Wednesday, June 08, 2016

summer reading...

a box from a reader in Thailand
Most of the school year those manual arts teachers who remain, and whose jobs have not been eliminated, have little or no time to read the kinds of materials that would help them to explain the reason why manual arts training is essential for all kids. As my daughter had asked for just such a list, which she also has not had time to read, I offer the following a second time:  Here goes:
Several years ago I ran across a study that compared hands-on learning with lecture based learning, and then I misplaced my link to it without remembering I had posted it to the blog in December 2006. It is an important study as it directly compares hands-on learning with classroom instruction based on lecture and illustration. The results were a no-brainer, as any one with actual experience with their own hands-on learning would know. The study by Korwin and Jones: Do Hands-On, Technology-Based Activities Enhance Learning by Reinforcing Cognitive Knowledge and Retention? The conclusion reads:
The results of this research have significant implications for general education and specifically technology education. The results suggest that hands-on activities enhance cognitive learning. Previous studies neglected to address psychomotor effects on cognitive growth, even when many educational theorists, like Dewey, supported learning using psychomotor experiences. The results also suggest that technology education has a strong basis in learning theory in its use of hands-on activities to relate technological concepts. This is done in part by improving short and long term memory retention of in- formation through greater use of visual, auditory, tactile, and motor memory storage areas of the brain. — Korwin and Jones
A more recent study found that Not only are lectures boring, they are ineffective, too.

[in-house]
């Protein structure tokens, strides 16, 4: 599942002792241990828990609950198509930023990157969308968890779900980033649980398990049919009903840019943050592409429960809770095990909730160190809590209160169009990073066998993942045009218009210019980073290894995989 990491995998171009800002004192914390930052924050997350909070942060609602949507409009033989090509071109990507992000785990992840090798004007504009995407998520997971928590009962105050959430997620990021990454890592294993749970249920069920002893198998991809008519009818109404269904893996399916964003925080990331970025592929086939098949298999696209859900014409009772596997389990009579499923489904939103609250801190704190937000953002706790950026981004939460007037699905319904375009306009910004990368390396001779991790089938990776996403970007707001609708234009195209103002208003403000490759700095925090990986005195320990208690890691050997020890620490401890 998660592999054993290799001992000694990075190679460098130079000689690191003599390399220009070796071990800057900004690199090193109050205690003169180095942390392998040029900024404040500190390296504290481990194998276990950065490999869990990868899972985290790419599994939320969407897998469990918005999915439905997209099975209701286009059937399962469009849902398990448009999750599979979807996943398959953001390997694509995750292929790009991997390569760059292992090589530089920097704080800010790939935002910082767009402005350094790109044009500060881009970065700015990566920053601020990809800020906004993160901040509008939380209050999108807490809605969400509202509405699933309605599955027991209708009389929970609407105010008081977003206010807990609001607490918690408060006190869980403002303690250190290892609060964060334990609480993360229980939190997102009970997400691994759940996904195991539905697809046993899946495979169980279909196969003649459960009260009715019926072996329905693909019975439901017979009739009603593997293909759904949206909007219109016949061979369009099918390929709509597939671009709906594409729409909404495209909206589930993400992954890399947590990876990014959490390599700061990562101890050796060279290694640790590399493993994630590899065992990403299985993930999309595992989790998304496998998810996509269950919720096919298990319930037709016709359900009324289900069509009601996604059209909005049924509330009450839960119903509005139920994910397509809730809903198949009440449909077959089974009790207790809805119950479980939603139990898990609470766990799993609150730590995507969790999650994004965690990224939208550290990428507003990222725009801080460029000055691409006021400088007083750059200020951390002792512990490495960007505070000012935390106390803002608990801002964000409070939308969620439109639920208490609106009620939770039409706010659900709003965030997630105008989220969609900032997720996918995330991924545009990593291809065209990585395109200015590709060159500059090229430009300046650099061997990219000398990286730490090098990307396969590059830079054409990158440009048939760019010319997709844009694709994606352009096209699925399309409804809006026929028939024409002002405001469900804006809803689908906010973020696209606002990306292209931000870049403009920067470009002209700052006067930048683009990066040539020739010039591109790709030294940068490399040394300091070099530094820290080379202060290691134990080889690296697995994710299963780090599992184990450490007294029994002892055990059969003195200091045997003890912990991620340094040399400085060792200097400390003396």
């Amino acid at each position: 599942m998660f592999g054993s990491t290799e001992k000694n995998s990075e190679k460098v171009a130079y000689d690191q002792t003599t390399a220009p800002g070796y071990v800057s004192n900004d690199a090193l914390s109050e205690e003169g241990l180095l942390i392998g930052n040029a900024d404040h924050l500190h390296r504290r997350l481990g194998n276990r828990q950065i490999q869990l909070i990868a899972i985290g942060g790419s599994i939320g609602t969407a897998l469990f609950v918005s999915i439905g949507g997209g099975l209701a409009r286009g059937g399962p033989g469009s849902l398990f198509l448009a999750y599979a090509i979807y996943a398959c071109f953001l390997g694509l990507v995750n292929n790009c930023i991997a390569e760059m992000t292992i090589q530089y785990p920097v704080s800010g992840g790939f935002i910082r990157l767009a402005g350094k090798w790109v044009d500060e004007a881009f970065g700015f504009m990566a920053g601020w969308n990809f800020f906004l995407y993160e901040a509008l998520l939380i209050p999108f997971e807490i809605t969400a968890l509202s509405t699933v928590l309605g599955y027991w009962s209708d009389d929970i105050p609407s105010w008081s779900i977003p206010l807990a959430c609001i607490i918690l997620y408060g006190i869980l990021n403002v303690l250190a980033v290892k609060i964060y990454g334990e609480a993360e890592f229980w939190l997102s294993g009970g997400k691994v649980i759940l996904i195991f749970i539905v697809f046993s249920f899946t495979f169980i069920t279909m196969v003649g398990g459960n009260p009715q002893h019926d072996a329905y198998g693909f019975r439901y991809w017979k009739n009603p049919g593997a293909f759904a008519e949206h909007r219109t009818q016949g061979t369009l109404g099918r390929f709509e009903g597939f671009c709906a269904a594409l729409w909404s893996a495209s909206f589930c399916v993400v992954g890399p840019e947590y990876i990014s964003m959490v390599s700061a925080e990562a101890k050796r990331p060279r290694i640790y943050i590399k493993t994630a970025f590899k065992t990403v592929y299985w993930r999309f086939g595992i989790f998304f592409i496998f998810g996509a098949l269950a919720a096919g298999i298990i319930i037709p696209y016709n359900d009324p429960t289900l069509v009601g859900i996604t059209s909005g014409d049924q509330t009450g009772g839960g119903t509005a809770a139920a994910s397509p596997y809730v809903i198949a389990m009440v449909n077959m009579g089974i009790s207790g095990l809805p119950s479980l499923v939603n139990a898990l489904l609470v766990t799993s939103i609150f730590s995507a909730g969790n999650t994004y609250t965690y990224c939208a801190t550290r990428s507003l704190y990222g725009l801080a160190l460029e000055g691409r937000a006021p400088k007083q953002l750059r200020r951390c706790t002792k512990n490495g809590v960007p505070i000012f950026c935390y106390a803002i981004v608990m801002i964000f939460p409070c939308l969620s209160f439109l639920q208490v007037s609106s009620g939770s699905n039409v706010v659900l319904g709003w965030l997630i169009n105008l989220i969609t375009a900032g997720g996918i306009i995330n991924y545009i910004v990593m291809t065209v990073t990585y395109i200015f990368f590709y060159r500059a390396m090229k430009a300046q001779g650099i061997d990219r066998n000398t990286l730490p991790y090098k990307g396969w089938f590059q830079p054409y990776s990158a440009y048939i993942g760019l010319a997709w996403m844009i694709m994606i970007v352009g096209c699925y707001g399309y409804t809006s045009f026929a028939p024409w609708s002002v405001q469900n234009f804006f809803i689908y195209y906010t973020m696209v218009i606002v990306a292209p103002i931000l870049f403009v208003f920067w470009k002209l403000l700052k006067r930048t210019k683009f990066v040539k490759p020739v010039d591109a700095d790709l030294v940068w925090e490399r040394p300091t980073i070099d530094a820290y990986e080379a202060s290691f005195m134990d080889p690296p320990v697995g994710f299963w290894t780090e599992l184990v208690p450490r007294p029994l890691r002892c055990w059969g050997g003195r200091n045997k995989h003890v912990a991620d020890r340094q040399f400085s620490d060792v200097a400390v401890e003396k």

“This is a really important article—the impression I get is that it’s almost unethical to be lecturing if you have this data,” says Eric Mazur, a physicist at Harvard University who has campaigned against stale lecturing techniques for 27 years and was not involved in the work. “It’s good to see such a cohesive picture emerge from their meta-analysis—an abundance of proof that lecturing is outmoded, outdated, and inefficient.”
It is extremely unlikely that such research will change anything. Schooling is much more about the pretense that society cares about kids, and much less about bringing forth holistic values through education. At the beginning of the 18th century Comenius had described accurately how children learn. Nothing has changed. The children still learn in the same manner. The experts describe how children learn, and the policy makers go ahead with their own plans regardless.

Still, it is important to be able to explain the importance of what we do in the hopes that some will understand.

The box in the photo above, I did not make. Instead, maker, Werapong in Thailand had watched my videos and learned what he needed to know. He asked about blade recommendations for a box maker who can't afford everything. The Freud 10 in. combination blade works quite well for both crosscut and rip sawing, and has a square top cut, making it good for miter keys like those used in the box shown above.

Make, fix, create, and extend to others the love of learning likewise.

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